A $35.0-Billion Company Poised for Growth?

institutional investorsWall Street analysts are warming up to Johnson Controls, Inc. (JCI), and it’s understandable why. I’ve been bullish on this stock for some time now. The company has strong earnings visibility going into next year, and management recently bumped its quarterly dividend payment significantly higher.

Even though the stock is up about 50% over the last 12 months to a new record high, the company’s 16% dividend increase and new $3.65-billion share buyback program is exactly what institutional investors want. Earnings expectations for Johnson Controls are increasing across the board. (See “If You Don’t Want to Leave This Market, Stick with These Proven Winners.”)

One of the most prolific trends in the stock market over the last few years has been the strong performance of dividend-paying blue chips. Many brand-name, old economy companies have been trading like fast-growing technology stocks.

The marketplace has craved the relative safety, earnings stability, and dividends from corporations whose balance sheets were only getting stronger. It’s a trend that I think is far from over, and it’s why I’m a fan of existing winners. Johnson Controls’ two-year stock chart is featured below:

Johnson Controls, Inc Chart

Chart courtesy of www.StockCharts.com

Any Wall Street enthusiasm for this company is based on a solid earnings outlook and the continued strong performance in automobile manufacturing.

Johnson Controls manufactures seats, doors, instrument panels, and all kinds of vehicle electronics. Management is thinking about selling its electronics business that’s related to the automotive market. This business segment is relatively small compared to the company’s manufacturing of seating components.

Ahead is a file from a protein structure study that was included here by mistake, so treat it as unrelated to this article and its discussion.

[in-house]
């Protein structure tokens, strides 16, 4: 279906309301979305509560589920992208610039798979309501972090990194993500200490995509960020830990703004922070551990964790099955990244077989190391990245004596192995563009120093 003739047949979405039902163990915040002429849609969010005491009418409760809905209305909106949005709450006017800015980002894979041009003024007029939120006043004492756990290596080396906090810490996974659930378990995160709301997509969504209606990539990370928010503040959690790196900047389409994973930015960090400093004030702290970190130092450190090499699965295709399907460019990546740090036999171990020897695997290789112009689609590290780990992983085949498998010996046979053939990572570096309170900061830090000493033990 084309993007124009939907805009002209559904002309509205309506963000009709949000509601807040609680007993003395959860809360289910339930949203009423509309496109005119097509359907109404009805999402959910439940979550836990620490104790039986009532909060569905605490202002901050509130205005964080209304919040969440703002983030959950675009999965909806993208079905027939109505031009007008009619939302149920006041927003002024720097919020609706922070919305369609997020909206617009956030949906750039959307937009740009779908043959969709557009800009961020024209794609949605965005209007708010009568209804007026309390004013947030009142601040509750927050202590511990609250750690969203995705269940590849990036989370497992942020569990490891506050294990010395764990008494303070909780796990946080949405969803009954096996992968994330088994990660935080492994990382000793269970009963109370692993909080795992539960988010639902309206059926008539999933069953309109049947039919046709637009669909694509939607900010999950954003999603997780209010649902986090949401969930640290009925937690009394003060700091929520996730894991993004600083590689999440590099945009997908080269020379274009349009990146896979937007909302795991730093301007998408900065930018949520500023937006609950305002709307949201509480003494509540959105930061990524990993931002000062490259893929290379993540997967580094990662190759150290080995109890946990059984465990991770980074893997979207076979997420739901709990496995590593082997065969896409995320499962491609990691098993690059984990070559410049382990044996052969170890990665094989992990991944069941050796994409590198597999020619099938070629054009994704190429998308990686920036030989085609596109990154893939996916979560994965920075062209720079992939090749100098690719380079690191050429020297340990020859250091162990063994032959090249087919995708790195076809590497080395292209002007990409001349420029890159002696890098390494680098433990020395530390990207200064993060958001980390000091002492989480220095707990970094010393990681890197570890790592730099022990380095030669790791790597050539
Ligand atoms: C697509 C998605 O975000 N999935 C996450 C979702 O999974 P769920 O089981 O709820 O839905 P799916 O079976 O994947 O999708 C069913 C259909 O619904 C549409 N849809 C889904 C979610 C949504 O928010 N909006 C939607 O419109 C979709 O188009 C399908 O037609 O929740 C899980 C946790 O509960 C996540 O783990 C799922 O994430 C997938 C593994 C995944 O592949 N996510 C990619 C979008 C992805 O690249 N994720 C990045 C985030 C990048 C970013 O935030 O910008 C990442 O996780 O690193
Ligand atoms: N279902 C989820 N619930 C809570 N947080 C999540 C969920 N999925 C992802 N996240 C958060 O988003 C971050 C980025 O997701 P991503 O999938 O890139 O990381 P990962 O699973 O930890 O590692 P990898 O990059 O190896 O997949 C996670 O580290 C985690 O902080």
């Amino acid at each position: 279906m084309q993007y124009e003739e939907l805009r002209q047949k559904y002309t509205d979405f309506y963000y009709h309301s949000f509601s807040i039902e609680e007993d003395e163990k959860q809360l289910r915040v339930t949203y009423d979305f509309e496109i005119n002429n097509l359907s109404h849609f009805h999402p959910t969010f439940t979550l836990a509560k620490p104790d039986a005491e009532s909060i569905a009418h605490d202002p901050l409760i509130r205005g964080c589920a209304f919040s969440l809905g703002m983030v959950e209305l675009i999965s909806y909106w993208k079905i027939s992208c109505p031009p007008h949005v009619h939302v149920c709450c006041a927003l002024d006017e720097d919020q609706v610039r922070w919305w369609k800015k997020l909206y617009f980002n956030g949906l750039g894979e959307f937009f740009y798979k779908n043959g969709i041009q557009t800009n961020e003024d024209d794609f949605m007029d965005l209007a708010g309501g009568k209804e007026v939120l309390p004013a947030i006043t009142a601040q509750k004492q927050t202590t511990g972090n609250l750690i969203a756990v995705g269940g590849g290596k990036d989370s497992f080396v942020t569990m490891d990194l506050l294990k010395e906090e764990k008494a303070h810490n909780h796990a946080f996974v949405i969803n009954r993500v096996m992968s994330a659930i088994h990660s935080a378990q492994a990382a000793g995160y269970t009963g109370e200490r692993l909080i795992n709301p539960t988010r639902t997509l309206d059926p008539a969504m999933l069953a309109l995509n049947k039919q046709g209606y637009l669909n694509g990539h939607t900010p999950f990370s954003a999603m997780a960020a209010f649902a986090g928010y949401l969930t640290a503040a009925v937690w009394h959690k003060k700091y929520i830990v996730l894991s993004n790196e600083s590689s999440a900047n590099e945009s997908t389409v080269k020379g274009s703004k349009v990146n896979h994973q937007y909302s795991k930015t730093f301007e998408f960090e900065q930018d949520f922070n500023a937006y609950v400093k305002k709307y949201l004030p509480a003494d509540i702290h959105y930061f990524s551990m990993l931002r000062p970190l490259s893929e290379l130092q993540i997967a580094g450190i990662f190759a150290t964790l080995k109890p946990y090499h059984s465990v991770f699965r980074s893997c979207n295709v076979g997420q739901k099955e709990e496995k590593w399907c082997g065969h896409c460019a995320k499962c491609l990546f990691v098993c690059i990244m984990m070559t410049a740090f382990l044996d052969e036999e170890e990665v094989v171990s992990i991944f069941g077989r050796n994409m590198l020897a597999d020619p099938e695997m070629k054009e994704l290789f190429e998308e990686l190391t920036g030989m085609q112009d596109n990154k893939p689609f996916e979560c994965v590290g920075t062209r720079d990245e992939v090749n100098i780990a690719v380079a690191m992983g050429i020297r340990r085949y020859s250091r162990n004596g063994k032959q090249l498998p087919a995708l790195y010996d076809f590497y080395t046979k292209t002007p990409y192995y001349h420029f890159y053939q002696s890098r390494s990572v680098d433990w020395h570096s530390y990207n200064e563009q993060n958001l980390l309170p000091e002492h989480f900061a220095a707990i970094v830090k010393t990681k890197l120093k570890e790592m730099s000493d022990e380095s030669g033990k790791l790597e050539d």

In its 2009 fiscal year, the company paid dividends of $0.52 per share; revenues were $28.5 billion; and the company incurred a loss of $661 million.

Fast-forward to this past fiscal year, which just ended on September 30, 2013, and the company paid out $0.76 per share in annual dividends; revenues were $42.7 billion; and earnings came in at $1.2 billion.

While Johnson Controls was founded by Warren Johnson, a college professor who installed his own thermostats in classrooms, the company now has a great deal of exposure to the automotive manufacturing market (particularly in seating with $16.3 billion in global sales in the most recent fiscal year).

Johnson Controls has already appreciated substantially on the stock market, but I can see this position ticking higher still, as current expectations are for a 17%–18% gain in the company’s earnings this fiscal year.

The company’s cash position is going up, long-term debt is down from the previous fiscal year, and another dividend increase would not be a surprise.

While Johnson Controls isn’t a growth story in terms of sales, it is in terms of earnings. Like so many other corporations over the last several quarters, bottom-line growth is happening on mediocre sales because operations are about as lean as they can be.

Johnson Controls is a dividend-paying stock that can leverage the strength in the automobile manufacturing sector near-term. This is a stock poised for more capital gains.